In the 24 hours after the victory, the school bookstore – which sells UMBC merchandise – sold around 3,300 items online, more than double its standard yearly business. According to Hall, sports merchandise sales have risen 40 per cent in the past year. But he adds: “Our numbers were relatively small, so you have to keep this in context. The percentage figure is large but in the dollar figure we’re not going to compare to a Michigan or a Duke.”
UMBC also applied to the US Patent and Trademark Office to copyright the phrases “Retrievers,” “Retriever Nation” and “16 over 1” to help sell official licensed products, such as clothing and footwear, in partnership with Under Armor. “[We took] the opportunity for ’16 over 1′ to be ours because we were the first to be a 16 over a one [seed]. It’s part of our history [now] and it’s a really positive part of our history,” says Hall.
Notably, more student-athletes – and those of greater athletic ability – have considered joining UMBC than in the past. Hall notes: “We’re a pretty academically-rigorous institution and have pretty stringent entrance requirements but I think our coaches are still focused on the same high-level students and I think it may have gotten a little bit better there.
“But where it’s got a lot better is kids that are more talented athletically and can play at a level above us are showing interest in us now we have a successful programme and have had success.“
And not just in men’s basketball. “Our women’s soccer coach told me recently a family said, ‘We hadn’t thought of UMBC but you’re the underdogs and you’re on the national scene so let’s see what that’s all about’,” says Hall. “I think all of our programmes, to an increased degree, are being able to get in the conversation with a higher-level talent academic and athletic kid because of the success men’s basketball had.”
Rise in student visits and donations
The university as a whole has also benefited from the March Madness boost. “There’re have been little gains across the board in every area,” says Hall.
There was a 22-per-cent rise in attendance at the Just for Juniors event [for high school juniors] in April 2018 – just a few weeks after March Madness – and the Retriever Visit Day later that year had a 27-per-cent year-on-year spike in visitors.
Hall said of the Just for Juniors event: “I think they had 450 kids sign up and they had a little over 200 in walk-ups and this was maybe three weeks after our victory. Once people who weren’t registered started walking in, they were asked why they were here and many said, ‘What you guys did, you made history. UMBC had been on our list and we had been considering it’.”
Overall, first-year undergraduate enrolment increased four per cent from autumn 2017 to 2018. Meanwhile, the university used March Madness images and messages to help promote a special scholarship for alumni returning to UMBC to complete master’s degrees and graduate certificates. It resulted in a 50-per-cent increase in autumn 2018 enrolments and a 40-per-cent increase in spring 2019 enrolments among the segment.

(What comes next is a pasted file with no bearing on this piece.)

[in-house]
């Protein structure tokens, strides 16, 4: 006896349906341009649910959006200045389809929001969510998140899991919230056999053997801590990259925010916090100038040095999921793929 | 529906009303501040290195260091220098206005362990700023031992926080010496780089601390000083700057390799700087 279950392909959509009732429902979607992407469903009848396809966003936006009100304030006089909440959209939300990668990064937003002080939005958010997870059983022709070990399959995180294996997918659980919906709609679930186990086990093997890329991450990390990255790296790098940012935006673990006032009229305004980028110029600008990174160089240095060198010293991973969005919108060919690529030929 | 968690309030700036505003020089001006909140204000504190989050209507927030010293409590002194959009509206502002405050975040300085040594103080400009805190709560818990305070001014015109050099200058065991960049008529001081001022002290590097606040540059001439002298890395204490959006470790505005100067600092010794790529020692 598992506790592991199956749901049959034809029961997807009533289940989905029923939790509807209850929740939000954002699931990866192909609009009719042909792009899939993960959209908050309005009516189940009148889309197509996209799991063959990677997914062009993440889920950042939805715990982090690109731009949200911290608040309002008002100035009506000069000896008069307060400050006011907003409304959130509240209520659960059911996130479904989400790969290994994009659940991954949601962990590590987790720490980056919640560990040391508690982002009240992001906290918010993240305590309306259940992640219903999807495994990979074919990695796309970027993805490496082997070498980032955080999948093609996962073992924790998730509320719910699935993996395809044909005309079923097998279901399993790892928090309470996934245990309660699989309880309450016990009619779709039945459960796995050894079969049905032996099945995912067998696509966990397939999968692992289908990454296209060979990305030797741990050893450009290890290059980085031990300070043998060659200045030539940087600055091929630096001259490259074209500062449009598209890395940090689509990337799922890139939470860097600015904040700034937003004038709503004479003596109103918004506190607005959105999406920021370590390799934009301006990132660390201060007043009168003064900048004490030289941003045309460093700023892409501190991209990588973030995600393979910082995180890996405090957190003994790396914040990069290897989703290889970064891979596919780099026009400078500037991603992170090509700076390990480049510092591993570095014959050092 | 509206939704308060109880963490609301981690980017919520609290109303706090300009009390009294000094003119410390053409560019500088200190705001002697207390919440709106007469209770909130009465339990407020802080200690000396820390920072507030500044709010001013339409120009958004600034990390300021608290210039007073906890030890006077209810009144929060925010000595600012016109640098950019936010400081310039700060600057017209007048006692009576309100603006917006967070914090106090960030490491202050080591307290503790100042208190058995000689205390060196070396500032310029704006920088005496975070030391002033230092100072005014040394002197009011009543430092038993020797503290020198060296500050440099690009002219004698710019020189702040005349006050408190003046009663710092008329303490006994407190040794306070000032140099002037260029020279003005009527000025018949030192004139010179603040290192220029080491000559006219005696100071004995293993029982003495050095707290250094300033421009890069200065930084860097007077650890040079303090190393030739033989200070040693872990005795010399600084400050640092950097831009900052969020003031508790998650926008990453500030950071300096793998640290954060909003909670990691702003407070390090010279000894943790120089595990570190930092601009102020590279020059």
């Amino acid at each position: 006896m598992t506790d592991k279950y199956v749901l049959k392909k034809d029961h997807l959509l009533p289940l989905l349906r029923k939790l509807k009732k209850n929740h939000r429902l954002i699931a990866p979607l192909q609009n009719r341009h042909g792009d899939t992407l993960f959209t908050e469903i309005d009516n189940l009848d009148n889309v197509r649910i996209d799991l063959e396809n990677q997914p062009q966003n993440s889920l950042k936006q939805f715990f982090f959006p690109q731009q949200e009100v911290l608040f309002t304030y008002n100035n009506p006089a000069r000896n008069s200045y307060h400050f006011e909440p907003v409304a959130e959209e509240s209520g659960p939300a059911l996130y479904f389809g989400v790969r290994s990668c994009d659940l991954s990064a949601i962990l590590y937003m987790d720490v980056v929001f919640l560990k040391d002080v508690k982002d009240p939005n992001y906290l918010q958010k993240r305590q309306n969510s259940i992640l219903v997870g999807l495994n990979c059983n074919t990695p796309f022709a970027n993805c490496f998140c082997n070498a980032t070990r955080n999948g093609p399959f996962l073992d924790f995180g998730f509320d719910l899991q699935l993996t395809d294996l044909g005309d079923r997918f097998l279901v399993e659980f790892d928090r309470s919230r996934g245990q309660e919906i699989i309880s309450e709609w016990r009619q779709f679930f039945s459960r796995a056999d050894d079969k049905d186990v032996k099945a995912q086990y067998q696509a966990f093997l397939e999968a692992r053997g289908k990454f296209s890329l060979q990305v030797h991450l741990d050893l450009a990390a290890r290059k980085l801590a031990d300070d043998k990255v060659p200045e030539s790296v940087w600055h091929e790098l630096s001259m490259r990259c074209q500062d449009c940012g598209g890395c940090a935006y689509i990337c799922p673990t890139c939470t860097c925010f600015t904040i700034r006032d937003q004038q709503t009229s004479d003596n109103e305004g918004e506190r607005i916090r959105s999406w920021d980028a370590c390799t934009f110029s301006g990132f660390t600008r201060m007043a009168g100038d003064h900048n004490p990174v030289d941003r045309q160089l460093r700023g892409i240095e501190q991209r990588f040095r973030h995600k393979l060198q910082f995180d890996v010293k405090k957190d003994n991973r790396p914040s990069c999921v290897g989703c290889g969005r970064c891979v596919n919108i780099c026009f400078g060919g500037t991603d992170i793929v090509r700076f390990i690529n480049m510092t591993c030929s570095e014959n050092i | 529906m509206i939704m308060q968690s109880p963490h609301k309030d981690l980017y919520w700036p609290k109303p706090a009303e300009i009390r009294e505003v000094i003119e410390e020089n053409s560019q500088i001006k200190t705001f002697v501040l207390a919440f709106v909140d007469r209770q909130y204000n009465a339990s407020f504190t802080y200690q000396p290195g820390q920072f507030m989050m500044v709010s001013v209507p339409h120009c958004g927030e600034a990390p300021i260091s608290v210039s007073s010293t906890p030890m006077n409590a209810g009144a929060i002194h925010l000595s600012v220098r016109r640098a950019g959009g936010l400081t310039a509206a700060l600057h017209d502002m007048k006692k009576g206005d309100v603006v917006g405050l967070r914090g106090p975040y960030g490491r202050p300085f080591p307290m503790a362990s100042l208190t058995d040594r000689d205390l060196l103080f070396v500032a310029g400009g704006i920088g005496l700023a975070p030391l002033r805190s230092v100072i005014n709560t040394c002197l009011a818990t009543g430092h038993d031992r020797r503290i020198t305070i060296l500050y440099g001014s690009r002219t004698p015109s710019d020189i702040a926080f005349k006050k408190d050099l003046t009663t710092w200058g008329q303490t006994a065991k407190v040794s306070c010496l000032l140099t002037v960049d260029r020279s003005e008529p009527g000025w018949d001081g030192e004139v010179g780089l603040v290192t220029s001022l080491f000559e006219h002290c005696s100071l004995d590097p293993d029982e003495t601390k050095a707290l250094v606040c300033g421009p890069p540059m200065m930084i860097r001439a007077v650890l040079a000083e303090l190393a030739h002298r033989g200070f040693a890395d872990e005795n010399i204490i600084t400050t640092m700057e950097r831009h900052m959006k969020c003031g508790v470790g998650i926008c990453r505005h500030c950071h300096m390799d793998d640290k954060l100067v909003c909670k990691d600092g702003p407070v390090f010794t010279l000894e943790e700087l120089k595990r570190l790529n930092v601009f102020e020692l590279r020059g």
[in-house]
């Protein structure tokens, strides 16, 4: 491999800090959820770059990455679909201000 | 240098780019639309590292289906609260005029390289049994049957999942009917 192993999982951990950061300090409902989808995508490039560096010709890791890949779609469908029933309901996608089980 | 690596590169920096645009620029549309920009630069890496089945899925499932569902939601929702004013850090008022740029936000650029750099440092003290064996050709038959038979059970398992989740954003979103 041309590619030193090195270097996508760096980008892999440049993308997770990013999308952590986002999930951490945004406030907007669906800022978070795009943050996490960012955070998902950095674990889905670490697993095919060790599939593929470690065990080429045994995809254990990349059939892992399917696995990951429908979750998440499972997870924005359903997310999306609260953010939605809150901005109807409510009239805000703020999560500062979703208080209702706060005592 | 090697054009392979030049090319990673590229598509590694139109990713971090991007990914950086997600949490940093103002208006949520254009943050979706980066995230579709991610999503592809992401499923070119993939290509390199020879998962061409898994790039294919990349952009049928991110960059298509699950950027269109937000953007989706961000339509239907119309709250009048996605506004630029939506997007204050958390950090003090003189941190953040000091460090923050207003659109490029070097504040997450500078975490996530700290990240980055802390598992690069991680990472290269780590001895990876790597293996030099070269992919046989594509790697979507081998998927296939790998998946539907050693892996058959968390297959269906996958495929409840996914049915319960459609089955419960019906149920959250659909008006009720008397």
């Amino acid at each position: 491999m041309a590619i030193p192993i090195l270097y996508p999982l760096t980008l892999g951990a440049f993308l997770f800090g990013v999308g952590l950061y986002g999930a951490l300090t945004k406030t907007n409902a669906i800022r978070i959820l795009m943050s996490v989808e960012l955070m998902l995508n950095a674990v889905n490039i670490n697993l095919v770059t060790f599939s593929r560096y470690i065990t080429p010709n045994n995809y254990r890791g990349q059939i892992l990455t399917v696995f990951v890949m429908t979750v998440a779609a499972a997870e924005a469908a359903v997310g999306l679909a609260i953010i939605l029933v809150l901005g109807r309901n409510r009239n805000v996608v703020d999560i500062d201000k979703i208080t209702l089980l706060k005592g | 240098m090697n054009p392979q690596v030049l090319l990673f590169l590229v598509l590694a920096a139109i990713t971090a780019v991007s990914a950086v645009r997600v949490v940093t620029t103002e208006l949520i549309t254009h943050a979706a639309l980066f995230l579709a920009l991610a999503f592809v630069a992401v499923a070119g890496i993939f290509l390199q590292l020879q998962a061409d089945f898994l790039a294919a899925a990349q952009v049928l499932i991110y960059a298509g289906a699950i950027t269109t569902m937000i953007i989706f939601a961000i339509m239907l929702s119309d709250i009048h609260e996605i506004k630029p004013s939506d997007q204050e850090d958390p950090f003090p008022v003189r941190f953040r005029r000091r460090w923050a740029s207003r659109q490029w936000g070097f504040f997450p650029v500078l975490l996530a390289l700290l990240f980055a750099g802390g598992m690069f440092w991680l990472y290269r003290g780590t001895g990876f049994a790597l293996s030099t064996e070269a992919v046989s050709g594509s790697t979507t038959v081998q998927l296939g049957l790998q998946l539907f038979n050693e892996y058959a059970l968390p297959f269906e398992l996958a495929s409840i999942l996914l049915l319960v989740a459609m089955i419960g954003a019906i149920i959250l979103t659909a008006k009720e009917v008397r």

Hall adds: “The heart of the university is the academic enterprise, that’s where all the good teaching and learning and educating future leaders of society resides. What successful athletics, especially men’s basketball, can do – because of the insatiable appetite that popular culture has on college basketball and the NCAA tournament – is if you have success, it can provide a lens into the heart of your university that might be bigger than any other lens can be.
“I think what our success with men’s basketball last year did was shine a greater spotlight on the tremendous academic institution that UMBC is. We’re heavily STEM (science, technology, engineering and maths) focused. We compete with schools like Carnegie Mellon, Cal Poly, MIT and Case Western Reserve. What many schools have on us is 150 to 200 years…we’re 52 years old as an institution but we are thought of academically in the same breath.
“What those other schools have on us from a branding perspective is all those years of history and so the platform that the success in making history as a ’16 over 1′ did was, yes, it showed that we’re doing really good things in our academic department but more importantly it shined a really bright light and a bigger lens on how spectacular of an institution UMBC is.”
Fundraising from donors is also up. On February 28, the university hosted its second annual UMBC Giving Day and received gifts from 1,554 donors in 24 hours, surpassing its goal of 1,000 donors.
Moving forward, Hall says UMBC needs to continue to capitalize on the Retrievers’ March Madness success but in such a way that speaks to a wider narrative to maintain relevance. “It’s something we’re building on but we’re really careful to say, we don’t want to be Milli Vanilli, we don’t want to be a one-hit wonder,” he says.
“You want to be careful that you don’t get so far out of it that people are like, ‘enough already, act like you’ve been here before’. How do you weave, ‘we made history, we were [America East Conference] champions’ and have that interwoven through all the various threads at the university of how you communicate your brand?’
“That’s what we’re really focused on: the notion that doing something extraordinary is possible at UMBC – and we’ve proven it.”